Renovation Master Plan: A Preview


MacDuffie Renovation Master Plan

Sophie Sharp, Social Media Editor

For years, MacDuffie students have been asking about MacDuffie’s renovation plans and when they will finally be set in place. Last summer, members of the MacDuffie staff, faculty, and students were interviewed about what they would like to see on the new campus. A plan and layout were designed based on their evaluation. Here is a brief outline of what their Master Renovation Plans have in store for our community further on down the road.

The short-term plan includes the following:

  1. Artificial turf fields will be developed alongside the current fields after they are leveled and reseeded with a base of gravel.
  2. The existing tennis courts will be turned into a parking lot, and six new tennis courts will be established in a new location.
  3. A new auditorium will be constructed on the South end of campus, which will redirect the drive in front of the building, shifting drop off to face the new auditorium. The drive around the back of the school will be torn out to make it a safer, more student-friendly space without any cars coming through.

In terms of a time map, Griffin can only estimate when projects will be complete. The well project will most likely be done by the fall of 2018, just as the sewer system project begins. Artificial turf fields will hopefully be set in place by fall as well. The Creativity Center should be done by 2020. Griffin doesn’t want to make any promises; however, he assures the community that he isn’t trying to keep anyone in the dark.

A little further down the road, there will be a new gymnasium along with a pool. There will be a track around the turf fields, as well as stands for fans to sit in. The dining hall will expand, a maintenance shed will be built, and a new road will frame the campus. Faculty housing facilities will be erected with the goal that more teachers will live on campus. Hopefully, solar projects will also be developed as a cleaner energy source.

As soon as Granby adds an electrical system and a proper sewer and gas system to the land along the front of MacDuffie’s campus (along the highway), MacDuffie will try to control what businesses develop there to best suit the community. Possible businesses could include a dry cleaners or Chinese food restaurant; however, this is a very long-term plan, taking anywhere from 30 to 50 years. As Headmaster Steve Griffin stated, “You have to think that far in advance so you don’t regret decisions.”

Griffin believes that “the biggest thing we are missing institutionally is an auditorium space.” A Creativity Center will be built to fill this vacancy. It will include an auditorium seating 350 people, as well as a thrust stage for music and theatre performances. The Creativity Center will also hold music, dance, and art classrooms, though these will not be added until after the auditorium’s construction.

Art Department Chair Becky Beth Benedict understands that if classrooms were to be a part of the Creativity Center from the start there would be an even longer wait before the Center was built, and said “I think everyone’s tired of waiting.” When Benedict first took the job as theater teacher at MacDuffie, she was informed that a new theater would be built shortly. She embraced the change that was to come, stating “I think change is always going to happen in any major renovation or construction. I know many of us find it frustrating, but it’s a part of the process.”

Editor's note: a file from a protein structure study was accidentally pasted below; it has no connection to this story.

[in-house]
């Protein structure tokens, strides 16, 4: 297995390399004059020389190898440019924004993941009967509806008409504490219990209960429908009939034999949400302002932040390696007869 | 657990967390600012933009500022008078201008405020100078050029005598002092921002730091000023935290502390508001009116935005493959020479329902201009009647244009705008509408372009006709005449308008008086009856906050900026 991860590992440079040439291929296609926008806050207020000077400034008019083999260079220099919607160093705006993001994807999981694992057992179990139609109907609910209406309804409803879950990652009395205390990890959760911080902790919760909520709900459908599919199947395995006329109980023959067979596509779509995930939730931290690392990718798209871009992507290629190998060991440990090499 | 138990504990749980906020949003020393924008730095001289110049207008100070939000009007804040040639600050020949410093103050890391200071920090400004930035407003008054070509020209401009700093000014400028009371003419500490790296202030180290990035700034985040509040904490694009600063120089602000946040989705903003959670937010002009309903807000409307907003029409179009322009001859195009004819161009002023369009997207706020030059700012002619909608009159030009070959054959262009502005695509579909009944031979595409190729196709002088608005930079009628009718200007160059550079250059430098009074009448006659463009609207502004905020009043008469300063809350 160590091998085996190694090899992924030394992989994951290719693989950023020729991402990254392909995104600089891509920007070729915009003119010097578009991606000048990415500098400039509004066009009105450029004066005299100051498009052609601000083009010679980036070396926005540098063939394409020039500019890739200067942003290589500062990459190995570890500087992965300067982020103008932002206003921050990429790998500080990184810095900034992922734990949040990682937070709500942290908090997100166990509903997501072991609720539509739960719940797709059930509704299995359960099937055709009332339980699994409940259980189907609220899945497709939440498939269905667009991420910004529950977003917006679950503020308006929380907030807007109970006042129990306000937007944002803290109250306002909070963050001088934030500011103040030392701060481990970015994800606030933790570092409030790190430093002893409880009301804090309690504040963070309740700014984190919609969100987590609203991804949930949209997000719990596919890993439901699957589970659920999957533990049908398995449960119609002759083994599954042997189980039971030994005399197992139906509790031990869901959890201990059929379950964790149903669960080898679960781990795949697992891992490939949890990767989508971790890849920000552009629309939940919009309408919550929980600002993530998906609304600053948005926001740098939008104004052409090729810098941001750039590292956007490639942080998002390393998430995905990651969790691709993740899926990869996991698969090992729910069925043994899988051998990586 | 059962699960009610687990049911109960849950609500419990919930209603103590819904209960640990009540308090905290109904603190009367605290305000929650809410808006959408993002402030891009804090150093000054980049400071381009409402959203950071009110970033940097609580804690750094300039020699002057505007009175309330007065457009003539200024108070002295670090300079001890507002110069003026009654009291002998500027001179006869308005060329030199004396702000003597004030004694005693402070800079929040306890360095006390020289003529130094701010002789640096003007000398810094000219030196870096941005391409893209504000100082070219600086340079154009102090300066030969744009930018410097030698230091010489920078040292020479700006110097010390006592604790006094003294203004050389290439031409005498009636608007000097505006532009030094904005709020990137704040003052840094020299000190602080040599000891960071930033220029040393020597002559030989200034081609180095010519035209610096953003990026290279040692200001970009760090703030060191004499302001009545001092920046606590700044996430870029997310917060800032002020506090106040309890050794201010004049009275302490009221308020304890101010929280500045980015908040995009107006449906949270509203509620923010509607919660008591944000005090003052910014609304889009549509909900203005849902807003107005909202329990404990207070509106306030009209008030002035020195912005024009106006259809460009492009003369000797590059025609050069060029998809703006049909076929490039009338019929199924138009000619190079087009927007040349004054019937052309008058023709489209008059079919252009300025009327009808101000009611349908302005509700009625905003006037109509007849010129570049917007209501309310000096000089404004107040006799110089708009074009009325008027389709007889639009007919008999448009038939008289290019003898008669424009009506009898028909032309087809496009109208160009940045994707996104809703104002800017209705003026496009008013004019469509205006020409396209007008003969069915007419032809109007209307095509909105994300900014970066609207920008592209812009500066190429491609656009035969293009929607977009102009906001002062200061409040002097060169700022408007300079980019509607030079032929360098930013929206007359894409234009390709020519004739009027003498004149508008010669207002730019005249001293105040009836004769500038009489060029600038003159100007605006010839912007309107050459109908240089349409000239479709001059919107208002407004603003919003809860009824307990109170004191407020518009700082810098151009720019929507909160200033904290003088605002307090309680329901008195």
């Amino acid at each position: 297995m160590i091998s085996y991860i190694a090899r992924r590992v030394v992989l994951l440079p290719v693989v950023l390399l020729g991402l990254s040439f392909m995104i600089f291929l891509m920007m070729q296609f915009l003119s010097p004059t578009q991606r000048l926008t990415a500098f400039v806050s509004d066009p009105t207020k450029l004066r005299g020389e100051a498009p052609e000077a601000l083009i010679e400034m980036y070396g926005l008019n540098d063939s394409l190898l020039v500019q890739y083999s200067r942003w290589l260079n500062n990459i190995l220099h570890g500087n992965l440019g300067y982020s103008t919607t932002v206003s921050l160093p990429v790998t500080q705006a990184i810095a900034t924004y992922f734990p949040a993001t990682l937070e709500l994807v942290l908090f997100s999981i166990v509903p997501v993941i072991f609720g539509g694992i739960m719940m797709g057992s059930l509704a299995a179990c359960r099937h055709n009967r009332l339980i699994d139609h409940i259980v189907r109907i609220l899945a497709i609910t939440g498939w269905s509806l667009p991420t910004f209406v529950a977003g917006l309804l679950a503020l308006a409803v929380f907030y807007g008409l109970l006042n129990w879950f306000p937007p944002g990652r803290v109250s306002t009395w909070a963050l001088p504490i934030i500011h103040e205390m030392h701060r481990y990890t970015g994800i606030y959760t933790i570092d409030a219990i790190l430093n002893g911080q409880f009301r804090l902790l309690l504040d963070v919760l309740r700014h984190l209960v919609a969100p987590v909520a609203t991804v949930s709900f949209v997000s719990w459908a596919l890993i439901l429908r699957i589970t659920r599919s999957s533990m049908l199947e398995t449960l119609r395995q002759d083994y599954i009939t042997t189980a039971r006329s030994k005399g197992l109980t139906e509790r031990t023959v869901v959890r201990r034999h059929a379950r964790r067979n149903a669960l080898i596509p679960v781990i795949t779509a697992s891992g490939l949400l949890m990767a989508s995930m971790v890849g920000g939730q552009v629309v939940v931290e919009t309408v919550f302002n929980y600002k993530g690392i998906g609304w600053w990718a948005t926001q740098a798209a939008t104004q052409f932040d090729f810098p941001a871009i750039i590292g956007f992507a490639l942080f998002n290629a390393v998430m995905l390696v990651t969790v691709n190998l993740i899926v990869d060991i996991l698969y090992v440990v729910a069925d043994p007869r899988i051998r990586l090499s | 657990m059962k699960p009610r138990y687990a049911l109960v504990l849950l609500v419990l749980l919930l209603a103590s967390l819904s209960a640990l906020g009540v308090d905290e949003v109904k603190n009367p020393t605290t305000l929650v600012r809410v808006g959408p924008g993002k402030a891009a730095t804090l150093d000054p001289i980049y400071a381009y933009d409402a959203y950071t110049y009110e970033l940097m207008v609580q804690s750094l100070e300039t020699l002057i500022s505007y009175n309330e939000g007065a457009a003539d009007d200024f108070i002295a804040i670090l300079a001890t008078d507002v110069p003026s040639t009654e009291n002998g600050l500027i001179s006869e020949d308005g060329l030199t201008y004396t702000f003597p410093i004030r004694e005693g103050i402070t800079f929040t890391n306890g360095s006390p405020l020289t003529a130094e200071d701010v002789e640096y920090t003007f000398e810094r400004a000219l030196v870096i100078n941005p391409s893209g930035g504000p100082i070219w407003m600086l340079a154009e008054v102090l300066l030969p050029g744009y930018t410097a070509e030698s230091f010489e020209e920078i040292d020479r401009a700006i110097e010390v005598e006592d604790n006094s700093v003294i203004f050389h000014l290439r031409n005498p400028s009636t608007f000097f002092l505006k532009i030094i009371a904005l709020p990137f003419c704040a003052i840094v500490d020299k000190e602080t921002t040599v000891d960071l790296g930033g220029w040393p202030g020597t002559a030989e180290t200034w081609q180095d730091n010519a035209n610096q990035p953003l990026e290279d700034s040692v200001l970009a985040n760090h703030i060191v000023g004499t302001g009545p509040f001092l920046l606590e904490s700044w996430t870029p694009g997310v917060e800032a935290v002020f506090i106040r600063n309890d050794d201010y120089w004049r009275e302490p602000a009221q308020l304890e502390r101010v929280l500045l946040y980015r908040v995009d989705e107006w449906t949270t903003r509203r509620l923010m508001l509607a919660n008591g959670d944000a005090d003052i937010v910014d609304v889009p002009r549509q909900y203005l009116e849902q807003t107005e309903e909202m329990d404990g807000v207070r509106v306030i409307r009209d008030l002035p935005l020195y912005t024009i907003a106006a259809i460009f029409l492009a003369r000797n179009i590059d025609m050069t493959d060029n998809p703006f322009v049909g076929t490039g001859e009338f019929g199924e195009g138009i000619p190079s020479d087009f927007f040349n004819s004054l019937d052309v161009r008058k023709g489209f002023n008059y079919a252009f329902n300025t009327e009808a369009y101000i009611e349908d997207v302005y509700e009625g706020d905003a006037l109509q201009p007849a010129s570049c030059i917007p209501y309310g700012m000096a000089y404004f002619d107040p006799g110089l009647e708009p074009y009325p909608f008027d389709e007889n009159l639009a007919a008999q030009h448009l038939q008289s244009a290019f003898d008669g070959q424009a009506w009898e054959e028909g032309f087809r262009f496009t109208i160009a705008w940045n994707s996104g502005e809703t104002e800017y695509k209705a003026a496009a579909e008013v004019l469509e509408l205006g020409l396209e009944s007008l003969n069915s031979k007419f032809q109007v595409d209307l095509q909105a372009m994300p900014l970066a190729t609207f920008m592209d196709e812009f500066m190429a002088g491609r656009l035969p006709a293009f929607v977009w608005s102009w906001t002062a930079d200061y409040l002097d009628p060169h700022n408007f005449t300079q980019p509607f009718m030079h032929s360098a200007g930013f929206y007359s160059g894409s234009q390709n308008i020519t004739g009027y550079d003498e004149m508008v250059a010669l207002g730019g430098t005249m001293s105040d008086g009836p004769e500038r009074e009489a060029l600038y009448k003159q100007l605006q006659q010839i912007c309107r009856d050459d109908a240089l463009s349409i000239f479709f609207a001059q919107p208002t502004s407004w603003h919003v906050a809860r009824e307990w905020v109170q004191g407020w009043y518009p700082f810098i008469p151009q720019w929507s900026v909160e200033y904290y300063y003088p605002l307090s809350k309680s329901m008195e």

Benedict also sees the new auditorium inside the Creativity Center as a great place to build community. The thrust stage will bring students and faculty closer together and there will be much better acoustics. Benedict is looking forward to the auditorium instilling “a mentality of participation and more respect.”

If the student population continues to increase, more science classrooms will be needed to meet the increased demand. They will take the place of the arts classrooms after the arts classrooms are moved to the Creativity Center. Overtime, the main building will only be used for academic classrooms as more dorms will be pushed into the wings. Griffin stated the new classroom organization will be “purpose built . . . not the way some friars decided was the right way to live in 1920 . . . It’s what students this day and age are looking for in terms of residential space.”

This October, the New England Association of Schools and Colleges came in with their own set of recommendations questioning some of MacDuffie’s priorities. The association informed the school that they thought more attention should be payed to health and safety issues. They were particularly concerned that so many students were choosing to eat on the floor of the locker room, as not enough chairs were available in the dining room.

As an interim solution to the health concerns of students eating on the floor, Griffin is hoping to create another place for students to eat. More chairs and tables may be ordered along with another rack for dirty dishes so there isn’t so much congestion in the cafeteria. A temporary structure, such as a heated shed, may be assembled outside the back door of the school to be used as a second cafeteria. An alternative plan would be moving the equipment in the fitness room to the newly constructed shed and turning the fitness room into a second cafeteria.

“Some folks [were] hoping some of this stuff would come earlier. It’s taking awhile,” said Griffin. But Griffin would also like to emphasize that “It’s all about providing a great experience for our students. And if our students have a great experience then more students will want to come and if more students want to come that will drive the need for enhanced spaces.”